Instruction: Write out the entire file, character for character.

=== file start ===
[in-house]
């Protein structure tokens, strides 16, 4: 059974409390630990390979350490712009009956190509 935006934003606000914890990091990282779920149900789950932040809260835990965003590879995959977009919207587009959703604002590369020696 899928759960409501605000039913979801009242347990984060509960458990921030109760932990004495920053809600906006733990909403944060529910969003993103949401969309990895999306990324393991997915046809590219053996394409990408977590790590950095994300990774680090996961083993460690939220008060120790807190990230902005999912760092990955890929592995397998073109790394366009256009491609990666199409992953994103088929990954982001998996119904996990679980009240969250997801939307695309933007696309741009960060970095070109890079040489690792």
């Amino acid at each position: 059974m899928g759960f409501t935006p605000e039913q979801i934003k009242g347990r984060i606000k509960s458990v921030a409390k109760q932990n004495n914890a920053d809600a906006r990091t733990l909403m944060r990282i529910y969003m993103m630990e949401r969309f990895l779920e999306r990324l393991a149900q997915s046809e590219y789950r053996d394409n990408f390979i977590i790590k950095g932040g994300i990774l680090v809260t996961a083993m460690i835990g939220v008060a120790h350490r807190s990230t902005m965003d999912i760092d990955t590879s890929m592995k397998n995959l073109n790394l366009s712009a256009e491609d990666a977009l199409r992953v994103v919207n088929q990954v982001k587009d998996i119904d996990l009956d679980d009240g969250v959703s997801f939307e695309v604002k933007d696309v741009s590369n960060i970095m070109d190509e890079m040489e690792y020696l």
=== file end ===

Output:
[in-house]
């Protein structure tokens, strides 16, 4: 059974409390630990390979350490712009009956190509 935006934003606000914890990091990282779920149900789950932040809260835990965003590879995959977009919207587009959703604002590369020696 899928759960409501605000039913979801009242347990984060509960458990921030109760932990004495920053809600906006733990909403944060529910969003993103949401969309990895999306990324393991997915046809590219053996394409990408977590790590950095994300990774680090996961083993460690939220008060120790807190990230902005999912760092990955890929592995397998073109790394366009256009491609990666199409992953994103088929990954982001998996119904996990679980009240969250997801939307695309933007696309741009960060970095070109890079040489690792």
């Amino acid at each position: 059974m899928g759960f409501t935006p605000e039913q979801i934003k009242g347990r984060i606000k509960s458990v921030a409390k109760q932990n004495n914890a920053d809600a906006r990091t733990l909403m944060r990282i529910y969003m993103m630990e949401r969309f990895l779920e999306r990324l393991a149900q997915s046809e590219y789950r053996d394409n990408f390979i977590i790590k950095g932040g994300i990774l680090v809260t996961a083993m460690i835990g939220v008060a120790h350490r807190s990230t902005m965003d999912i760092d990955t590879s890929m592995k397998n995959l073109n790394l366009s712009a256009e491609d990666a977009l199409r992953v994103v919207n088929q990954v982001k587009d998996i119904d996990l009956d679980d009240g969250v959703s997801f939307e695309v604002k933007d696309v741009s590369n960060i970095m070109d190509e890079m040489e690792y020696l």